Judgment was given by Glidewell, Nolan and Steyn LJJ:-

We have spoken of "the prosecution". In this term we include four categories of individuals and organisations, namely (1) the three police forces - West Yorkshire, Thames Valley and Metropolitan - which carried out the relevant investigations ...; (2) the staff of the Director of Public Prosecutions and counsel who advised them; (3) the psychiatrists who prepared medical reports on Miss Ward; and (4) the forensic scientists who gave evidence for the prosecution at the trial...(30)

Their Lordships adopted the salutory words of Lawton LJ:-

[The courts must] keep in mind that those who prepare and conduct prosecutions owe a duty to the court to ensure that all relevant evidence of help to an accused is either led by them or made available to the defence. We have no reason to think that this duty is neglected; and if ever it should be, the appropriate disciplinary bodies can be expected to take action. The judges for their part will ensure that the Crown gets no advantage from neglect of duty on the part of the prosecution(31).

Most of the individuals and organisations identified by their Lordships as constituting "the prosecution" appear to have failed to a greater or lesser degree in the discharge of their respective duties of disclosure. Accordingly, all relevant evidence of help to the accused was not made available to the defence; nor was it adduced in court. Their Lordships are highly critical of the West Yorkshire Police: "... it was wholly wrong for the statements to be withheld from the Director [of Public Prosecutions]"(32).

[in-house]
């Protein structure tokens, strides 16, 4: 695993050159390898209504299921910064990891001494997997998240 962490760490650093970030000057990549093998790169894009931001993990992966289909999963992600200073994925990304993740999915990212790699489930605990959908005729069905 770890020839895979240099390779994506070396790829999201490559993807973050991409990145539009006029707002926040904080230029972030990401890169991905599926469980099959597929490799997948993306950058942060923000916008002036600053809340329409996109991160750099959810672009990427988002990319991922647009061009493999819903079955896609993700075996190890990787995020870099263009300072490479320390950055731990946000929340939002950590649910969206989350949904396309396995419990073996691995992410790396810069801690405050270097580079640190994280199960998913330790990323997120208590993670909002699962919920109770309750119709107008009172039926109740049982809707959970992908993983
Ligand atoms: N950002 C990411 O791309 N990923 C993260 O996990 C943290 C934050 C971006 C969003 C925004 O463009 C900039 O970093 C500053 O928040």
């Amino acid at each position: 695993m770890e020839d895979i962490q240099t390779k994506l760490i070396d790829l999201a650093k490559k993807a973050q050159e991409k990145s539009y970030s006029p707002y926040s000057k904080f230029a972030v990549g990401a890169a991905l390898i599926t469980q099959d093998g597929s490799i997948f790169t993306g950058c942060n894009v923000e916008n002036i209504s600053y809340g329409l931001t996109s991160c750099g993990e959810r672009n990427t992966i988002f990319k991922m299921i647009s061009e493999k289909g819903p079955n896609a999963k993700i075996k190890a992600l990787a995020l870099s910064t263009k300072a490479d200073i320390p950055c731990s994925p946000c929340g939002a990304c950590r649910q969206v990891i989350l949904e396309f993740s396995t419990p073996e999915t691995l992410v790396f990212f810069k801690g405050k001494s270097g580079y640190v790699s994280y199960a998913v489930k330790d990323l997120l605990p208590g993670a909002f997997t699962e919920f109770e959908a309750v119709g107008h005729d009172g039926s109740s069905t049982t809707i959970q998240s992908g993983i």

Their Lordships are also highly critical of the forensic scientists: "... in a criminal trial involving grave charges three senior government forensic scientists deliberately withheld material experimental data on the ground that it might damage the prosecution case"(33). Their Lordships note that "[f]orensic scientists may become partisan ... [a]nd the adversarial character of the proceedings tend to promote this process. Forensic scientists employed by the government may become to see their function as helping the police. They may lose their objectivity"(34). However, "[it] is the clear duty of government forensic scientists to assist in a neutral and impartial way in criminal investigations. They must act in the cause of justice. That duty should be spelt out to all engaged ... in forensic services in the clearest terms"(35). This requires "a proper understanding of the nature and scope of the prosecution's duty of disclosure"(36).